Latest Article up on ThinkScotland. Please put comments there. I'm putting this up as a Big Engineering item though I certainly didn't invent it (I suppose I can claim to have "ivented" the fairly obvious idea of applying it Glasgow to Edinburgh. I did previously do a BE on vacuum trains

    Elon Musk is the boss of SpaceX, creator of the Tesla car and is, while a far better engineer than Edison, as good a businessman and publicist.

   For some months he has been teasing technophiles on the net with his proposal for a transport system from Los Angeles to San Francisco that would be faster than air, more "environmental" than trains and far cheaper than either. He called this Hyperloop.

   A few days ago he unveiled the concept.
Hyperloop plans

The Register says:

"The plans call for a low-pressure tube mounted on pylons and stretching between the two cities which would fire transit capsules floating on air bearings down the line at speeds of up to 760mph.
Hyperloop would use prefabricated steel tubes for the route, which would be partially evacuated to a fraction of outside air pressure to reduce friction. Musk said he looked into running the system in a vacuum tube, but determined that it would be incredibly costly and highly vulnerable to leaks.

But having air in the pipes means each transit capsule would be pushing a column of the stuff in front of it, so the design calls for a battery-powered compressor in the head of the vehicle which sucks in that air and feeds it into air bearings that keep the tube from touching the tunnel and provide enough thrust to outweigh the loss of speed from air friction.

 .....speeds of around 300mph before the route reaches the current I5 freeway. Once on that long, straight route, it will be boosted up to 760mph before slowing against at Los Angeles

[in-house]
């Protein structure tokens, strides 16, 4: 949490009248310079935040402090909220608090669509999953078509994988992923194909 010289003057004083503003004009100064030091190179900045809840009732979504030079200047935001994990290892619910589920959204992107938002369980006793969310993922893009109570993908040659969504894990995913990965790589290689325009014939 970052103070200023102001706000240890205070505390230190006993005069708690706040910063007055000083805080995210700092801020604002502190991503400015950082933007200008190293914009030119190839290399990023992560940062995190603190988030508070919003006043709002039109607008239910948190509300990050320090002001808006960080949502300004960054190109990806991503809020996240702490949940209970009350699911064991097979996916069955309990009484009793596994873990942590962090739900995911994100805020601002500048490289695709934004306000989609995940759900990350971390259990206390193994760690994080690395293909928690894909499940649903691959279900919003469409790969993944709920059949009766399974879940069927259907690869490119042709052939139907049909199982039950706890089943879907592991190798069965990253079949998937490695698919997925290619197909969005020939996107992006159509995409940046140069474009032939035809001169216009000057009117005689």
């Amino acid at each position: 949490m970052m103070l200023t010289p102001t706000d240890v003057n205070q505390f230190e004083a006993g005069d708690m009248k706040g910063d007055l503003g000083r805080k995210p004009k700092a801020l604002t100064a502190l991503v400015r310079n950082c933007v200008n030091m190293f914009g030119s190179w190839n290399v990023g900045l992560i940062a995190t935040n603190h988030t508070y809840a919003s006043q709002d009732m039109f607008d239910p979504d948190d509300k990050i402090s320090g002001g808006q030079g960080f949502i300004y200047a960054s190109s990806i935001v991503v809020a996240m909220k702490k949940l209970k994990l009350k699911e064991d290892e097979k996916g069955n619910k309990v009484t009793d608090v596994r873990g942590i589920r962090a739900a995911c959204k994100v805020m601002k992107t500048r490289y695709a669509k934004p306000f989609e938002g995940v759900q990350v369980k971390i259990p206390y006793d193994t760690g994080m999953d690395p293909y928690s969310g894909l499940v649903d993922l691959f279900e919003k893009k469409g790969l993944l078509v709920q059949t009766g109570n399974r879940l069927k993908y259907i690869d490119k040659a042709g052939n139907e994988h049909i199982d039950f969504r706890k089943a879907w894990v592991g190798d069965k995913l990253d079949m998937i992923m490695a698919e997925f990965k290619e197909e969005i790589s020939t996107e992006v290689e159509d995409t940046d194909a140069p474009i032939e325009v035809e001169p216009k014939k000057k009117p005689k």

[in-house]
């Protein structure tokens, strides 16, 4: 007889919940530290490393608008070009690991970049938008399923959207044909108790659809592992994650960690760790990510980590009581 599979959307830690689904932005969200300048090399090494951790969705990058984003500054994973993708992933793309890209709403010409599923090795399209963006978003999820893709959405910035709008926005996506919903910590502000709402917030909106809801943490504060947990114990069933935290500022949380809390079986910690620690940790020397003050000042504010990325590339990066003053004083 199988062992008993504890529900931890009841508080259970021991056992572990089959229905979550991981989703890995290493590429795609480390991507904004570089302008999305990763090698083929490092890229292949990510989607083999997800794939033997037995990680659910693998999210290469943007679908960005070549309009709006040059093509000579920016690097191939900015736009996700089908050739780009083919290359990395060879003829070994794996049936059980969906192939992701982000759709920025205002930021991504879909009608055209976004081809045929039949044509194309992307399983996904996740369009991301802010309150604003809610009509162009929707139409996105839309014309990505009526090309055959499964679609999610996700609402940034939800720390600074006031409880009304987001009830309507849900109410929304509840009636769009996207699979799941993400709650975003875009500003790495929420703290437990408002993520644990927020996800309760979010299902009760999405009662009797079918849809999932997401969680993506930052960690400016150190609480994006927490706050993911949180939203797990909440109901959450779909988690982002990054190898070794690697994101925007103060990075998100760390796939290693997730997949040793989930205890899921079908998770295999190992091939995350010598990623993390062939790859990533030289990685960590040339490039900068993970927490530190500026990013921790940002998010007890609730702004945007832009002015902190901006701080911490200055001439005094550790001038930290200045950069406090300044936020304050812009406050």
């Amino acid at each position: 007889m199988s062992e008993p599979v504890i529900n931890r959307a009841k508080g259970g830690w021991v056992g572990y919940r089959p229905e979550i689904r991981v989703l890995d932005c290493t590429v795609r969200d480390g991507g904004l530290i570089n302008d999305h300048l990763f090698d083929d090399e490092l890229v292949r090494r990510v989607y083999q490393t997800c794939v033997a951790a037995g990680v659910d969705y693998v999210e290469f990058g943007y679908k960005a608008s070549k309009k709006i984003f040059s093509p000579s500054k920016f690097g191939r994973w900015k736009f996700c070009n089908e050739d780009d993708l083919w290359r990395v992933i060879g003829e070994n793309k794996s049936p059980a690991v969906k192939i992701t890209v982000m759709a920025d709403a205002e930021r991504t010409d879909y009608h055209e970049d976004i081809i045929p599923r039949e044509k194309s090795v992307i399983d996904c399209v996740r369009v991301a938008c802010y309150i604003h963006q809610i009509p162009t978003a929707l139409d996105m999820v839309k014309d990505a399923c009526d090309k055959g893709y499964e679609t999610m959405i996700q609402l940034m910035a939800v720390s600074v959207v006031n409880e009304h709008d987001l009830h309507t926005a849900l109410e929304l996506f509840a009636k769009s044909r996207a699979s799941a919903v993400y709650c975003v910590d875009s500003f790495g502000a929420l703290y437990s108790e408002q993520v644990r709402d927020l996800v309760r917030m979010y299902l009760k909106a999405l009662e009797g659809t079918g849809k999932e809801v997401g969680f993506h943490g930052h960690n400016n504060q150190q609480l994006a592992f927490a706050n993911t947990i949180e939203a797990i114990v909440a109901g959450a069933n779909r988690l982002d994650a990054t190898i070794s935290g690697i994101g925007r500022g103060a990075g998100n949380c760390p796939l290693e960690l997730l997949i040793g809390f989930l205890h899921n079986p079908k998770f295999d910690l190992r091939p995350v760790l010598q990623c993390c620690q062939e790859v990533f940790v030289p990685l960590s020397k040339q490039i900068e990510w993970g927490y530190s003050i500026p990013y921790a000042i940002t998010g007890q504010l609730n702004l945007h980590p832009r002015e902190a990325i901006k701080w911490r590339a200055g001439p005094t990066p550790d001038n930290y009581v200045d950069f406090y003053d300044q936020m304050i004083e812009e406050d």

Hyperloop could be built directly above the freeway, Musk suggests, to cut down on the amount of land needed for the system, and where the route does cut across private land, the worst the landowner would have to deal with would be support pylons for the tubes every 100 meters. A 15-mile tunnel section would also be needed to get through the hills surrounding Los Angeles".

   But they conclude it is doable and the $6bn (£4 bn) price tag is optimistic but not inconceivable. Probably building it over the freeway helps get the cost down a lot.

   I was quite surprised that he isn't aiming for complete vacuum in the tubes. Total vacuum means no frictional losses and in theory no upper speed limit.  Musk is officially  aiming for a very low air pressure - as low as present technology can guarantee. In a tube air produces a bigger barrier than it would elsewhere because there is nowhere for it to get out of the way to. However in the detailed description he says air pressure would be "1/6 the pressure of the atmosphere on Mars .... an operating pressure of 100 Pascals, which reduces the drag force of the air by 1,000 times relative to sea level conditions and would be equivalent to flying above 150,000 feet altitude" which, if it isn't a perfect vacuum is as close as most of us are ever going get to one.

    This looks like what is practical now. Someday we will be able to build the full vacuum tube system in tunnels across, or rather under, continents. Because pure vacuum tunnels will be faster they will have to be very straight whereas the route given for this has a limited number of bends.

    But doable is doable.  
SpaceX and Tesla CEO Elon Musk reveals designs for 700 mph Hyperloop

   So why is this in a magazine about Scotland?

   Well while Musk's thoughts were inspired by California having a high speed rail project costed at $60 bn we in Britain, not to be outdone, have our own High Speed 2 project at £45 bn (& rising) which will take till 2032 (and rising) to reach Manchester and Leeds and then to proceed to Scotland in the far mists of futurity at an additional cost.

     Even more insanely the SNP are promising a Glasgow/Edinburgh HS (admittedly only 140 mph) by 2024. Last time the Lab/SNP government promised this it was costed at £3 bn but presumably costs have risen since then.

    But hyperloop shows that what so many had thought a white elephant has now become a white dinosaur.

    There was a good argument that cars would remain more practical than HS2 unless your destination was the station itself. A better one that air travel to Leeds and certainly Scotland, would remain both cheaper and faster. But it is rail and rail is officially good and deserves massive subsidy.